"When is it my turn to speak?" my six-year-old grumbles as her friend chatters away on Zoom. She’s not listening to a word he’s saying. The screen briefly blacks out, showing the words "poor connection", and I nod silently in agreement.
If these kids were together – actually together – they’d be building something, running in a pack, or collaborating in imaginary worlds. Then maybe after a while, Sam* would try to change one rule too many and Willow would stop giggling and begin to cry and refuse to play anymore because she’s autistic and flexibility is… well, it’s particularly difficult.
Her biggest challenges come about in groups and as hard as she finds them (and as painful as it is for me to witness a meltdown, or to hear one relayed in forensic detail by scout leaders and party hosts), each situation provides essential practice to help Willow negotiate her way through this confusing world, with all its invisible rules and hidden nuances. These struggles are part of an information-gathering process which will ultimately benefit her.
And so, I'm worried about the lockdown.
Willow is an only child. I kept her toddlerhood keenly packed with playgroups, museums, and song circles. Her pre-school years were populated with mornings at nursery, playdates and dance groups. And more recently, as a primary school pupil, she’s always skipped in happily, getting swept up by her grinning gaggle along the way. Every week, her best friend, Anouk, comes over for dinner and a play. Willow goes to swimming class and does the Junior Parkrun. Our sociable lifestyle very deliberately leaves little opportunity for those skills to atrophy.
But schools have been closed for four weeks now, with playdates banned under lockdown. Many of Willow’s neurotypical friends are torn up about the abrupt, unceremonious end to their school and social lives, some too distressed to even see their friends on video chat.
Willow, however, seems fine. She has completely accepted the lockdown (she appreciates the logic of it), and she’s never had a problem with big changes, only small ones. Moving house, for example, was an adventure. But I’ll never forget the way she screamed blue murder on a school trip when it turned out that she’d only be grating the apple for mince pies, not making the pastry and assembling all the fillings as she had expected.
I should be relieved that she’s coping well. And I am… In the short term, anyway. I’m glad she’s not stressed about school closures, and it’s nice to give her a little taste of autistic freedom: a holiday from the effort of fitting into other people’s incomprehensible routines and methods and mysteries for a while.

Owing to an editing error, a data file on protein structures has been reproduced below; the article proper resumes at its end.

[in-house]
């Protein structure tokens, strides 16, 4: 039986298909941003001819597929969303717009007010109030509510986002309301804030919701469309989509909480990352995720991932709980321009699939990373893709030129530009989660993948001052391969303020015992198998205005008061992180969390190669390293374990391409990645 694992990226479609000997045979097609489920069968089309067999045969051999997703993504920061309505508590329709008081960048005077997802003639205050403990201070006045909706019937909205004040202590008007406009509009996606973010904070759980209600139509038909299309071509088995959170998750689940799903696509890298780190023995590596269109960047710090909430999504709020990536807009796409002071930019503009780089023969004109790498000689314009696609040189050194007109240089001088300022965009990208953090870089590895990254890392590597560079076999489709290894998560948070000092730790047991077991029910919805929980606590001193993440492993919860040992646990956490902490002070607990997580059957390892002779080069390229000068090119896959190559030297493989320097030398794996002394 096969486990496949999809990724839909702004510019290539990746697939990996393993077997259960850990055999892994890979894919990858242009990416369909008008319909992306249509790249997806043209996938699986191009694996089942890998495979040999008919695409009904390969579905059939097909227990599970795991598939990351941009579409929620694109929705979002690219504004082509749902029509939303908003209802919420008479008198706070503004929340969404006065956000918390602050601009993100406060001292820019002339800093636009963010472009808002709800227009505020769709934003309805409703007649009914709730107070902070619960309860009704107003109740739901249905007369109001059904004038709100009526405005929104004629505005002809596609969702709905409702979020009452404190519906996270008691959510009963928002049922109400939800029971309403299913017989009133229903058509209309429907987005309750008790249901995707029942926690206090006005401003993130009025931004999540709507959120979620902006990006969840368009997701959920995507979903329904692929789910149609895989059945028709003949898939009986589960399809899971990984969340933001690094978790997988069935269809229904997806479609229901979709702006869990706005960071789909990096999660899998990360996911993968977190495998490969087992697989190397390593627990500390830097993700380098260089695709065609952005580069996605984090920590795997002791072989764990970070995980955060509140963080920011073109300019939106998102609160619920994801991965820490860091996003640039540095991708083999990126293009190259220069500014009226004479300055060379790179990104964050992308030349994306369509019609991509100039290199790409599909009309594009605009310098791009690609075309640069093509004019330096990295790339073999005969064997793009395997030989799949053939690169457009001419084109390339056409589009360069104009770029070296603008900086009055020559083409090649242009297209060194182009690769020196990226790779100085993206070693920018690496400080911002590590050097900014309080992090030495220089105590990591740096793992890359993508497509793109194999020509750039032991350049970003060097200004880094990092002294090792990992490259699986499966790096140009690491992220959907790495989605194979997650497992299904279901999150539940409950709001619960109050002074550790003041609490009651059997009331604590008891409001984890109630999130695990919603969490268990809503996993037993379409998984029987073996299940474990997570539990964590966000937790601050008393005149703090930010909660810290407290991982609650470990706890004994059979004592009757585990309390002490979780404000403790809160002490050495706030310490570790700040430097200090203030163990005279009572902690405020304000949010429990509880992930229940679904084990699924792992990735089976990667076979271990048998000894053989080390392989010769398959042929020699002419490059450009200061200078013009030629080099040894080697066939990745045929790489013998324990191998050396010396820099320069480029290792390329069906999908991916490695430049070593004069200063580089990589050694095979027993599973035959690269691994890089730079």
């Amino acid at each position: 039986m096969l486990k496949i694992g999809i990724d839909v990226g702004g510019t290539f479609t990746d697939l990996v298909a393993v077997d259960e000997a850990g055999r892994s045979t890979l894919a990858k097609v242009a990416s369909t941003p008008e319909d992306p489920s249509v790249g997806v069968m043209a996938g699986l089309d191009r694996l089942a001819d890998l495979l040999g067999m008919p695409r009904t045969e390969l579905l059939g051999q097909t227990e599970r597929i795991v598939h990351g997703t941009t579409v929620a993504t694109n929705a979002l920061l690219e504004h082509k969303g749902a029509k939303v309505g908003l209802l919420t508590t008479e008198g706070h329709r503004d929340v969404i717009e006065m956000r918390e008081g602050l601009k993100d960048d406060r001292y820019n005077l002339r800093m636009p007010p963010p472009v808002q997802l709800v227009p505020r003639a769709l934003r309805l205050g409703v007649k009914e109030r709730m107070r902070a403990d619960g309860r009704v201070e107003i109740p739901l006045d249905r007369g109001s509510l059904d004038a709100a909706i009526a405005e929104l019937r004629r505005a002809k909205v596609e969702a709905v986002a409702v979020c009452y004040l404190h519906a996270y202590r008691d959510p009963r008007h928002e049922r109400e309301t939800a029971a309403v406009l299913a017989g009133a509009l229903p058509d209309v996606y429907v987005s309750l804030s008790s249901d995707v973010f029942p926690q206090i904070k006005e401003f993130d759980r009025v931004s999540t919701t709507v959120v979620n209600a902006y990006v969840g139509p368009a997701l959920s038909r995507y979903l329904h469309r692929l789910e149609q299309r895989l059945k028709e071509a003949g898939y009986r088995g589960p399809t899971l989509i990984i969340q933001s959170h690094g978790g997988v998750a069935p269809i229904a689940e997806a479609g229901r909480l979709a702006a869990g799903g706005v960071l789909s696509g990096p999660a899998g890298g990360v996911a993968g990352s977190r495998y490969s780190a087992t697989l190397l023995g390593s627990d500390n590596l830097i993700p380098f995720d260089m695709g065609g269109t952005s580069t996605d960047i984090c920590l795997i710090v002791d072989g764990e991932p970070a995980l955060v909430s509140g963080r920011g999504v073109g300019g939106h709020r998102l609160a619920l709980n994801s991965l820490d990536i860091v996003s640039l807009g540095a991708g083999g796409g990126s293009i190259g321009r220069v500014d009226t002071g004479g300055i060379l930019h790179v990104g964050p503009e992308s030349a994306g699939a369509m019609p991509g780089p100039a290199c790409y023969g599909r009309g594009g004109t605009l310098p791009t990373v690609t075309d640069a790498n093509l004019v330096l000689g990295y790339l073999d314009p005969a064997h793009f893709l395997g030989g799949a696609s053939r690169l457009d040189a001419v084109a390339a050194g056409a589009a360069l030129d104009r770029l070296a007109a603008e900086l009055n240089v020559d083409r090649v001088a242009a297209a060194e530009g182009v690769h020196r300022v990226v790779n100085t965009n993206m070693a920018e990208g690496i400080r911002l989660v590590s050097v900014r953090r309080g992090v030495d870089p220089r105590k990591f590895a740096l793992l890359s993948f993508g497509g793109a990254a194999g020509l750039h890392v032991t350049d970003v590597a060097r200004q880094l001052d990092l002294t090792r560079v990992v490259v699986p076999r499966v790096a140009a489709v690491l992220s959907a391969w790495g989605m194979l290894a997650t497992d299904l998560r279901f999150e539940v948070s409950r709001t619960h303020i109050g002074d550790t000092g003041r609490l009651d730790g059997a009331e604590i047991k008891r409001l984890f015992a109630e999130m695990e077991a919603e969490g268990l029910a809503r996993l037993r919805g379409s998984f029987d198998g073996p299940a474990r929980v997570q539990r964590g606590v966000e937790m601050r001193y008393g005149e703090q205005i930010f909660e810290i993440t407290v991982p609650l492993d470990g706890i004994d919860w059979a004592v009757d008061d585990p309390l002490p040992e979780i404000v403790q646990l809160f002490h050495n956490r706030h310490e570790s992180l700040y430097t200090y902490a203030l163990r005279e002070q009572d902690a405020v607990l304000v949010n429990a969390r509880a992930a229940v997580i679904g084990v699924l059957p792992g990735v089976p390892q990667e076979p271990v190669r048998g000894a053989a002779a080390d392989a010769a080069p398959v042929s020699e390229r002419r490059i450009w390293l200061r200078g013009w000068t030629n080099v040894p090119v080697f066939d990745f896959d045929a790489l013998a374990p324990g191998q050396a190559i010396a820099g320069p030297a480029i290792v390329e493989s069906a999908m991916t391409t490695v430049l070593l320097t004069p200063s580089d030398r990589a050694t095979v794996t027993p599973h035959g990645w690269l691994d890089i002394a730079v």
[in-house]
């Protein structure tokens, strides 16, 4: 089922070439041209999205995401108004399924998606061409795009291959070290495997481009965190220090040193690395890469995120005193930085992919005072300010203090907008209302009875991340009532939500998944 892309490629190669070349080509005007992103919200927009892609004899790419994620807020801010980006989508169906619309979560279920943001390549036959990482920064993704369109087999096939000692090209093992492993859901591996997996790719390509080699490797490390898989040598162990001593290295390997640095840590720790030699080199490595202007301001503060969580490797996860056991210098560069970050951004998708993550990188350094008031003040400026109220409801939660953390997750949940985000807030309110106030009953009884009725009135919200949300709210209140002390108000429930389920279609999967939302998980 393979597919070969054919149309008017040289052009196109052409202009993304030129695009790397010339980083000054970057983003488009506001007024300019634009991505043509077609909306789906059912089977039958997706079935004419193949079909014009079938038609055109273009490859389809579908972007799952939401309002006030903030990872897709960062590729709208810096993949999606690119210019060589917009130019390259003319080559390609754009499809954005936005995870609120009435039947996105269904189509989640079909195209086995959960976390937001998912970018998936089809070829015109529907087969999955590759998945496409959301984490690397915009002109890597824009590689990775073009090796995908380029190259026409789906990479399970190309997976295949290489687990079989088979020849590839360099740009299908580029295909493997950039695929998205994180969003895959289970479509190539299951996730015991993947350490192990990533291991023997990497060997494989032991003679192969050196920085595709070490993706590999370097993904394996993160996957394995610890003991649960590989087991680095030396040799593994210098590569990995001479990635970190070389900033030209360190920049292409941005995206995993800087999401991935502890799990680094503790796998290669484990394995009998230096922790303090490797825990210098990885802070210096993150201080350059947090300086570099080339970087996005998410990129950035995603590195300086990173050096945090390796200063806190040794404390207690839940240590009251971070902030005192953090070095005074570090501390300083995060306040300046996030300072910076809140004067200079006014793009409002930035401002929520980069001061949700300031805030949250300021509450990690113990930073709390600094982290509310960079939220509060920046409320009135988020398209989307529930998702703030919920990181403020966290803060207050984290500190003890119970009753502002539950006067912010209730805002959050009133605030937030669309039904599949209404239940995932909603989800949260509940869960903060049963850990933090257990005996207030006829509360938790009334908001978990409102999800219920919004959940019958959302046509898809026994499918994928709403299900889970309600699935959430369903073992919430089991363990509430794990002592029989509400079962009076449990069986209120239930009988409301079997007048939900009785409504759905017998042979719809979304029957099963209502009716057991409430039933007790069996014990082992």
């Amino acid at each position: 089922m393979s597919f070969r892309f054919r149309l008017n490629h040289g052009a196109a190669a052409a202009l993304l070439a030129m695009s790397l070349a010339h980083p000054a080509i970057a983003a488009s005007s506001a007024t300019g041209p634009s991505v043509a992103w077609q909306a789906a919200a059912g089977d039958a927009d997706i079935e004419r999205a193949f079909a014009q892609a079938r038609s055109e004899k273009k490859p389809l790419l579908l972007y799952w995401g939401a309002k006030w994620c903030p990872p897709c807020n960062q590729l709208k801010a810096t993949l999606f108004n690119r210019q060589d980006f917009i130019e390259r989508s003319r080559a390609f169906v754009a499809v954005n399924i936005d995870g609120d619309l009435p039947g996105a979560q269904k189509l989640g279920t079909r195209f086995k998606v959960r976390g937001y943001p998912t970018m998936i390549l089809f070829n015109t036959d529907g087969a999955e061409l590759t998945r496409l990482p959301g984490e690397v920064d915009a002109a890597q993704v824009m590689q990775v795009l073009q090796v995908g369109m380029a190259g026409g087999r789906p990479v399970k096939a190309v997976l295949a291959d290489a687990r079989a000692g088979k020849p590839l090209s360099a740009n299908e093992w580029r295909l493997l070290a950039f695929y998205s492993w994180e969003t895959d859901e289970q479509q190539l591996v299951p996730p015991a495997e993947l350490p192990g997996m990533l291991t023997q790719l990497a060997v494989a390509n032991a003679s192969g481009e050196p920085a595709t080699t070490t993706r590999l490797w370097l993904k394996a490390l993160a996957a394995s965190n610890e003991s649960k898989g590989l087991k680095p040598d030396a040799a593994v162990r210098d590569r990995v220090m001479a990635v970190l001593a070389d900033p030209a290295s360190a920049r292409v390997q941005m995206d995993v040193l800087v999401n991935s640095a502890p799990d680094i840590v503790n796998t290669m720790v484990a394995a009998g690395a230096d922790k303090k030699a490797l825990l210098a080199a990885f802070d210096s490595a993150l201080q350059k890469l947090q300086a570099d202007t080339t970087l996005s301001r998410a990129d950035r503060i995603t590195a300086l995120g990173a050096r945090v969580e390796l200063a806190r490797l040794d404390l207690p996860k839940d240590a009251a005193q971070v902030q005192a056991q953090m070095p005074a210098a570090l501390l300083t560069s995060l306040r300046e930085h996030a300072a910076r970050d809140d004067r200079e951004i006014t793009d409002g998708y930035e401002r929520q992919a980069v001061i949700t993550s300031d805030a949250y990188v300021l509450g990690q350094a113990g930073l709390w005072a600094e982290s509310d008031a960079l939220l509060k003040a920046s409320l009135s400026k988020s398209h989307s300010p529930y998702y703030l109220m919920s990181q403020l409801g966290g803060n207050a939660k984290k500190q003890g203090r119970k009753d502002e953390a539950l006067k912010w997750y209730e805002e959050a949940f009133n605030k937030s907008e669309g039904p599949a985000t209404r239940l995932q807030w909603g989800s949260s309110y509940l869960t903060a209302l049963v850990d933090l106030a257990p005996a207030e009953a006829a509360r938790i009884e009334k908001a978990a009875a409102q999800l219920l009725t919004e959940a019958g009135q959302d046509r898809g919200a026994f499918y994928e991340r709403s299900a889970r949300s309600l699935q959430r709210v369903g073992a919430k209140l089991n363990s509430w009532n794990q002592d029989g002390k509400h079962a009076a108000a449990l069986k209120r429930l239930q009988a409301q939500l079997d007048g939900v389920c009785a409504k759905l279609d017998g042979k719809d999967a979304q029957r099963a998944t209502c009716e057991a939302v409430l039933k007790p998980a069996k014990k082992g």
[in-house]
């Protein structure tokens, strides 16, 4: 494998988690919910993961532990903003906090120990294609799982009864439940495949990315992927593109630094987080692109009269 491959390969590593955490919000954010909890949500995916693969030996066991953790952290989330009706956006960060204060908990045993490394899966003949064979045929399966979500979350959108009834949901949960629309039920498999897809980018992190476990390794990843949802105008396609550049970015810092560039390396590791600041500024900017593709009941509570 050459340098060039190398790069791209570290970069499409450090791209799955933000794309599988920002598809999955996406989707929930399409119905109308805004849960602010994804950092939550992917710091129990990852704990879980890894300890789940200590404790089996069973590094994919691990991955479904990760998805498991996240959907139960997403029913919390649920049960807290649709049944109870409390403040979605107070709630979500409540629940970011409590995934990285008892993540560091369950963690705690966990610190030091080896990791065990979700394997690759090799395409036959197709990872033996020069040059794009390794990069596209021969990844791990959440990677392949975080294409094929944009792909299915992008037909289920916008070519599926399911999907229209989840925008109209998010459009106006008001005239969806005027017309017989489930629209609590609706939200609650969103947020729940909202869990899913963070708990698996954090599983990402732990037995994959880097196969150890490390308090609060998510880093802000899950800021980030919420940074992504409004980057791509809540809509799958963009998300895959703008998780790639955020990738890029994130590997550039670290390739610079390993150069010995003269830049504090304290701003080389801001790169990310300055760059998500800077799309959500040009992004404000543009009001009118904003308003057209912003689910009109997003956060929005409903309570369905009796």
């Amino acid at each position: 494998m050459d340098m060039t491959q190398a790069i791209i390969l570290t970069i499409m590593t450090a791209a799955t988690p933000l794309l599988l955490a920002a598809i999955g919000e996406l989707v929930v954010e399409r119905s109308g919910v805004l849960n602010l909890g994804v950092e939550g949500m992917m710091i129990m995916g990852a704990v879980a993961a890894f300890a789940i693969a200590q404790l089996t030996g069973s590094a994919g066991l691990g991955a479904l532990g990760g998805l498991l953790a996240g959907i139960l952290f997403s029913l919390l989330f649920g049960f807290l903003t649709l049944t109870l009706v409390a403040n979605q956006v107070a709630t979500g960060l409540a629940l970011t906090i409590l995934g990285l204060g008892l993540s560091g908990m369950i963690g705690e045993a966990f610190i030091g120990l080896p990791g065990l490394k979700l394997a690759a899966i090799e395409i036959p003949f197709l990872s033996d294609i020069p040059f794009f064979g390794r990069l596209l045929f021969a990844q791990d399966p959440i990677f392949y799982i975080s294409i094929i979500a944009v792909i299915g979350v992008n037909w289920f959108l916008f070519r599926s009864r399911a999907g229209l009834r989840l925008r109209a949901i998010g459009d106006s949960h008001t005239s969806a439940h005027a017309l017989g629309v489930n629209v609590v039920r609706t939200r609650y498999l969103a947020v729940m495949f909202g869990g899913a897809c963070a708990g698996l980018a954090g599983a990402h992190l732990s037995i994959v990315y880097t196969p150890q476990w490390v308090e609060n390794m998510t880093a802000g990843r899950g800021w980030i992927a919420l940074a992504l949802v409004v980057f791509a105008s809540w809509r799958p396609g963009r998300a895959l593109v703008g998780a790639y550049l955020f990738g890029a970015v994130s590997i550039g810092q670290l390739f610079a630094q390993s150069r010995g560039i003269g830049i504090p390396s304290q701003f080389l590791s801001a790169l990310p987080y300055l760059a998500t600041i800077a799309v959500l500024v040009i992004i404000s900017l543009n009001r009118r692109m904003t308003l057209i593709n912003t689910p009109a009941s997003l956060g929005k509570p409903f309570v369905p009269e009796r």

But it feels like the calm before the storm. I’m unsettled by how easily she’s getting on with just a ridiculous dog and an entourage of Pokémon for company. I’m scared that when schools reopen – whenever that may be – it will feel 10 times harder when a friend changes the rules of a game; 10 times harder when a school trip disappoints; 10 times harder when someone accidentally nudges her pencil at scouts. I feel tense every time I wonder just how far back all this will set us.
Autism isn’t a one-size-fits-all condition, and while Willow potters about contentedly at home, many other autistic children will be struggling wildly with their dramatic change in routine. It will be doubly hard for those families, as once they’ve finally settled into a new normal, life will be upended again once the lockdown is lifted. Elsewhere, for school refusers, every week that passes under lockdown will tie an extra knot in the stomach at the thought of returning. For children suffering neglect or abuse, it’s too heartbreaking to fathom what life might look like.
This is a huge social experiment. It’s a leap into the unknown for all families, not just those with additional needs. And while there are daily reports on the need to rigorously test potential vaccines for Covid-19, I can’t help but wonder what the long-term effects of the lockdown will be for this generation of children. Unlike a jab, isolating young people hasn’t been subject to testing, to modelling, to mitigation. These are formative years filled with irreplaceable opportunities. Being together is how children learn how to be part of a community, to feel loved and accepted.
Before I had my daughter, I was an English teacher. I’m not worried about academia though. You can press pause on maths and literacy and if everyone stops all at once, nobody falls behind. But you can’t press pause on social and emotional development; it will gallop on regardless, reacting to the circumstances at hand.
I just hope that the kids can keep up.
* all names are pseudonyms
Becky Kleanthous writes about language, education, family and feminism. She can be found at SheSellsSentences.com
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